For Immediate Release

December 21, 2006

  Nelsonville , Ohio bypass would violated endangered species act

Contact: Chad Kister (740) 707-4110, (740) 753-3888,

            The proposed Nelsonville , Ohio bypass goes through prime endangered Indiana Bat habitat, grossly violating the Endangered Species Act for this animal that is in fast decline, and would cause massive destruction of Ohio ’s only national forest.

            By completely destroying more than 6 miles of streams and rivers, including Monday Creek and the Hocking River , and destroying 10-15 acres of wetlands, the project would devastate known habitat of the Indiana bat, in violation of law.

            The project, now listed as $170 million (up from $130 million), is a waste of public funds for an unnecessary highway through this rural area when people are increasingly driving less because of rising gas prices.

            Instead of this project, for a fraction of its cost, we could have passenger rail from Charleston, West Virginia to Toledo, Ohio, connecting to Amtrak there to go anywhere in the U.S. or Canada.  That rail line could go through Athens , Nelsonville and Columbus , and reduce traffic along route 33.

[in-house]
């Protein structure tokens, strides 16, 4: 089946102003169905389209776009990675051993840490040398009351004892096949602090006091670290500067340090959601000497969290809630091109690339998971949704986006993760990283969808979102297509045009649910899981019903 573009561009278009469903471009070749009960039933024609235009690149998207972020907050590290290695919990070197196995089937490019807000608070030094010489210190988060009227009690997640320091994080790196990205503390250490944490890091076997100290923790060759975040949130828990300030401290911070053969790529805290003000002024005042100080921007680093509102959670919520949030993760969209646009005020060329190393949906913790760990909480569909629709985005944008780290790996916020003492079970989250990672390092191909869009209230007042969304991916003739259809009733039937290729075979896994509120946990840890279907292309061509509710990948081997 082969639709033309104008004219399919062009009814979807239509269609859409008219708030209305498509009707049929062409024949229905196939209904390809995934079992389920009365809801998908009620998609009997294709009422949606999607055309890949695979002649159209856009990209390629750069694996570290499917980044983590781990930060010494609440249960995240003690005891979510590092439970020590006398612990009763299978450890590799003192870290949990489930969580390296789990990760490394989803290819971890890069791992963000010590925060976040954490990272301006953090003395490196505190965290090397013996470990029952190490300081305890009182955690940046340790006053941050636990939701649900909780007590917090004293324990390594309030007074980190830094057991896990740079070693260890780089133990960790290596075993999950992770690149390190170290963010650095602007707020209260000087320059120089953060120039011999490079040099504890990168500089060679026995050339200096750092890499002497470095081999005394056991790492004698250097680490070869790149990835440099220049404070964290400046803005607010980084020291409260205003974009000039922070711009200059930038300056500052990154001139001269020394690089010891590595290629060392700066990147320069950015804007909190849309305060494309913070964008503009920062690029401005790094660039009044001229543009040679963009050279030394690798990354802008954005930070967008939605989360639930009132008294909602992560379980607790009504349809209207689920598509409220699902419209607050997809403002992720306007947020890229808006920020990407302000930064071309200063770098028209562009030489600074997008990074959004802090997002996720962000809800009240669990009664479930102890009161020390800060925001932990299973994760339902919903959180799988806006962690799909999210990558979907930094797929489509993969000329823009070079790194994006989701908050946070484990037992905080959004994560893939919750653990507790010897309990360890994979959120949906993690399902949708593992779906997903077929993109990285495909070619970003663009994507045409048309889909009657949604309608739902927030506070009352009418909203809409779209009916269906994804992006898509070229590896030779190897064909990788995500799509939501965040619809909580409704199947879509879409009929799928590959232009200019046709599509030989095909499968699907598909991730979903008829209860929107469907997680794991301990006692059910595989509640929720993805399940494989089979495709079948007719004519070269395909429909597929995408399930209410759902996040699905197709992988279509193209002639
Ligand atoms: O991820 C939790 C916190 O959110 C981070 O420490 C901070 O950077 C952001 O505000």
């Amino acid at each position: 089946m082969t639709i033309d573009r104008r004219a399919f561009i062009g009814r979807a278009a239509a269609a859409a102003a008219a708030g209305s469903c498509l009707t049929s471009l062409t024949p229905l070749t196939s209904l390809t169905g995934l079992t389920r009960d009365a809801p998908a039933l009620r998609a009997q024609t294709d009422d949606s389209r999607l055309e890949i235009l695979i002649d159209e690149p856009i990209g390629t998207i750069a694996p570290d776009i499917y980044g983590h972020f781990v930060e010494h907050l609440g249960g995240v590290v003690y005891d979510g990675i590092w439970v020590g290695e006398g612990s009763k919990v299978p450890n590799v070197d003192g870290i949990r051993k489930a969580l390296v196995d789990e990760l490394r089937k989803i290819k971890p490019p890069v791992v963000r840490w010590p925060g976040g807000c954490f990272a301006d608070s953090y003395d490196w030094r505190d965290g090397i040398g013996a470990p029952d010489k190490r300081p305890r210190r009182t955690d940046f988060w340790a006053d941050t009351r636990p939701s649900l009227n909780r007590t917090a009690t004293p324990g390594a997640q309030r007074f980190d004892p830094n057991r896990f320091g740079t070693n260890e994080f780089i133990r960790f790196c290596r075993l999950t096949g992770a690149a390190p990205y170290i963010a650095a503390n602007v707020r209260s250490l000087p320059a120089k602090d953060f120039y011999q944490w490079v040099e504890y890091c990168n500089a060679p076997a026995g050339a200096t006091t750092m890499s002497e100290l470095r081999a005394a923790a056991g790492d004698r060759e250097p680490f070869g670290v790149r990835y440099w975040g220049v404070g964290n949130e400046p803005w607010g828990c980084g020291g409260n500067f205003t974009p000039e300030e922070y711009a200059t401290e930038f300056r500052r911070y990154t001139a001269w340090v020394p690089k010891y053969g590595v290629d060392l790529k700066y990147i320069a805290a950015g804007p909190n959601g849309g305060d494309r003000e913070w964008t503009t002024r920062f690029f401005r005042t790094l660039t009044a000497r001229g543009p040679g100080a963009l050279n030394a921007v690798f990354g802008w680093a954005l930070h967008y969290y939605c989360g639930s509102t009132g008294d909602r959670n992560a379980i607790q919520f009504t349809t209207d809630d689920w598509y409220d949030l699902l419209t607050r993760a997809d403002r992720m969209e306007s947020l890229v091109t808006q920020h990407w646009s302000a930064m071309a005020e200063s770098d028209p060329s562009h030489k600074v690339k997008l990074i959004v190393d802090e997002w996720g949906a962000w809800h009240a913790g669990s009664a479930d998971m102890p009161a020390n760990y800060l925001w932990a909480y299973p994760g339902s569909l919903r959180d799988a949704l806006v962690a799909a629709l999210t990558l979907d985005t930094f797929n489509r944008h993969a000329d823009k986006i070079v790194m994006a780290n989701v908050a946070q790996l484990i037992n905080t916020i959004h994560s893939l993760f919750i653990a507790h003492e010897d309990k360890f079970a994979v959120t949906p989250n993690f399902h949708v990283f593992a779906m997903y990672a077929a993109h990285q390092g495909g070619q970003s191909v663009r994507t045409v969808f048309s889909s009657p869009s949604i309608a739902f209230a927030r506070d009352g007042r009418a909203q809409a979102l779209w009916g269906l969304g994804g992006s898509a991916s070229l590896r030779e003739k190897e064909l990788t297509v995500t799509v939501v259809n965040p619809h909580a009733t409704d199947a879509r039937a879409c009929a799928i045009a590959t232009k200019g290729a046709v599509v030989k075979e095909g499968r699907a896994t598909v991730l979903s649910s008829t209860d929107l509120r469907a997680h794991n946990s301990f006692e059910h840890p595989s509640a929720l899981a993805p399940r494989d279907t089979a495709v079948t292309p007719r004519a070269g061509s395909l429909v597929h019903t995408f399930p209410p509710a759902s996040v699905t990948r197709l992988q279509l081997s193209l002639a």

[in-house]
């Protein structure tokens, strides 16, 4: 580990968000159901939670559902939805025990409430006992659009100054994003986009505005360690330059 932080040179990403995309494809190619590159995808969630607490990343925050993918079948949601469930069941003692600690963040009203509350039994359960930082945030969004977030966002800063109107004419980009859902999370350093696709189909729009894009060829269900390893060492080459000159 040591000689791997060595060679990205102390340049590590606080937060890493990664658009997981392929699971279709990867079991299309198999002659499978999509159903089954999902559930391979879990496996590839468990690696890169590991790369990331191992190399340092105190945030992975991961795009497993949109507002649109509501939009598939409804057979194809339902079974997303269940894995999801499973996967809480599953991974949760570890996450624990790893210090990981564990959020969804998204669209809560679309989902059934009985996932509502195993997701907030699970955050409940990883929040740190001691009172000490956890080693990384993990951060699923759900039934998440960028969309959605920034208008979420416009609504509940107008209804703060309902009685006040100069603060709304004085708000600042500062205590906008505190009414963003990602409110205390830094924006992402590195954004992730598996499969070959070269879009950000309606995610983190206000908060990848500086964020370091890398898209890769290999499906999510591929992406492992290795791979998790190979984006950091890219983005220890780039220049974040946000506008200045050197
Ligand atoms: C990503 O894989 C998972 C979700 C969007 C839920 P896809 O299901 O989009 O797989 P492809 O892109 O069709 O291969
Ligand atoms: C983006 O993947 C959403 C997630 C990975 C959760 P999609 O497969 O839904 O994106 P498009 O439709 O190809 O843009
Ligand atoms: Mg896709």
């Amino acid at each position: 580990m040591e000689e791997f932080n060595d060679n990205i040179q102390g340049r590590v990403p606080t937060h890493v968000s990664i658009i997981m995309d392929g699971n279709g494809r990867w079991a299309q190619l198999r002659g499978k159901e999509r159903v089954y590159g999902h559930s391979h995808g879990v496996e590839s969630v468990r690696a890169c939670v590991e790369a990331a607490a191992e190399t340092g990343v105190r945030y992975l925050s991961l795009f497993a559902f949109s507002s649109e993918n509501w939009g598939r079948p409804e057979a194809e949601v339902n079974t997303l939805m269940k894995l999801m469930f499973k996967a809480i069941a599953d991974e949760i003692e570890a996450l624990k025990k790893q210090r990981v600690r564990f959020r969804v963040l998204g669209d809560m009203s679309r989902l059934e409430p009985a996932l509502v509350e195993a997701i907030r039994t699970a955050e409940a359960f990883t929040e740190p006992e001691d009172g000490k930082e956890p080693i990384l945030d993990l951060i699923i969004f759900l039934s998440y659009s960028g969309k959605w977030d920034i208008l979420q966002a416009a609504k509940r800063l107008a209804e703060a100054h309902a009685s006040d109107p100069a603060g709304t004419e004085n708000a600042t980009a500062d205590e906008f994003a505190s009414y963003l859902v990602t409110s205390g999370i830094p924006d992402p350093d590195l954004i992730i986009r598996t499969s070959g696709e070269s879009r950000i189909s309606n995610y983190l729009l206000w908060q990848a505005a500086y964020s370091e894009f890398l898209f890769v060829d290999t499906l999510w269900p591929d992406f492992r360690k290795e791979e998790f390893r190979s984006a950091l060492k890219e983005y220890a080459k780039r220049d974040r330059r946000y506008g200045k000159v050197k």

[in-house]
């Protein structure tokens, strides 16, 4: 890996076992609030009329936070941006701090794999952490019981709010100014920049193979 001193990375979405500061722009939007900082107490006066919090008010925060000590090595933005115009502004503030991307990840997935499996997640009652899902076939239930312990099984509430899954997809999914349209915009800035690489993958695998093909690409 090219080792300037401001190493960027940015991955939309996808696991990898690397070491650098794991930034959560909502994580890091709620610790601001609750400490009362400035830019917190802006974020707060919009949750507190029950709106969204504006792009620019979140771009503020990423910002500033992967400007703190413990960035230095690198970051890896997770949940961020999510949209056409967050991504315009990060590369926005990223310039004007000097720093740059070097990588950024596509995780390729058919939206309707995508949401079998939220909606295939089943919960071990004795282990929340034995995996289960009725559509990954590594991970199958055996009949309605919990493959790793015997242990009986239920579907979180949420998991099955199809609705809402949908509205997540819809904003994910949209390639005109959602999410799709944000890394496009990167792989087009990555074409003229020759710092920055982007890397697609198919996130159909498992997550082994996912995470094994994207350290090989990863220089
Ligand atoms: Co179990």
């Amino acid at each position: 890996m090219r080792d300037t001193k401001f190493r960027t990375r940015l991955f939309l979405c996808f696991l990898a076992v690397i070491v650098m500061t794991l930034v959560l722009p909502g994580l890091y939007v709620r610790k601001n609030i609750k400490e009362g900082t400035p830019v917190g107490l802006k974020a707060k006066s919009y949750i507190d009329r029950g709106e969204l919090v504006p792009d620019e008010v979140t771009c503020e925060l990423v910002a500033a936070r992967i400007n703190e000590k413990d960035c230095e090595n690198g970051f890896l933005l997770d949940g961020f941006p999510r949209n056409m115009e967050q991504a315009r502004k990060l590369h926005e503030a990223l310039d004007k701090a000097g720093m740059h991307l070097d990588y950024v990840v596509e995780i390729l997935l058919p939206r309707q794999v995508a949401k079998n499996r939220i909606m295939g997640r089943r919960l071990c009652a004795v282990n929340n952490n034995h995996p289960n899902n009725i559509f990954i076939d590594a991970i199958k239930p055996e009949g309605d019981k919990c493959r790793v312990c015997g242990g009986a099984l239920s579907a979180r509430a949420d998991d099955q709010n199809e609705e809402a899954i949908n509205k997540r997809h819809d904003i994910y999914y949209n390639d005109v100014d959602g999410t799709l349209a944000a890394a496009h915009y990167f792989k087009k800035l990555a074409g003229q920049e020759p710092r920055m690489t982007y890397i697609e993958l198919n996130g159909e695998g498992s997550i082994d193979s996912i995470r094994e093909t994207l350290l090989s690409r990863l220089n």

Trains use up to 40 times less fuel per passenger mile than cars, and are a much nicer way to travel.  Media need to focus on the hidden costs of driving: trillions of public dollars spent on roads and highways, trillions of dollars spent on cars, billions in insurance and billions in gas.  The cost of passenger rail is a miniscule fraction of this, and saves people all the wasted time now spent driving.

            Our current transportation system uses 25 percent of the world’s oil production for 5 percent of its population, and it is a major burden on our economy.  It is also a large part of the reason that we emit 25 percent of global greenhouse gas emissions.

            By simply re-opening the option of passenger rail all over the country, and making on-time, luxurious yet affordable travel options, people will choose trains, as we see in Washington DC, New York, Chicago, the San Francisco Bay area, and most of the rest of the world.

            Switching nearly all long-distance freight travel to trains, using trucks only for the last leg of the journey when necessary, we can save tremendously on the amount of gas used in the U.S., while also reducing greenhouse gas emissions and traffic on highways.

            This also greatly reduces public expenditures to roads and highways, as rails are exponentially cheaper to maintain (and are nearly all in private hands today).

            The proposed bypass around Nelsonville would devastate a critical area between two of the largest collections of public lands in Ohio .  It is an important wildlife corridor for threatened species like the Bald Eagle and endangered species.  It would destroy habitat necessary for reintroducing elk into Ohio , which could be a major benefit to tourism in southeast Ohio .

            Because Indiana bat can eat thousands of mosquitoes a day, as well as eating biting flies and moths, pushing this species to extinction would destroy a critical, natural insect control in our forests.  And with Indiana bat population having declined in half since it was listed as endangered in 1967, we need to stop the continued loss of habitat.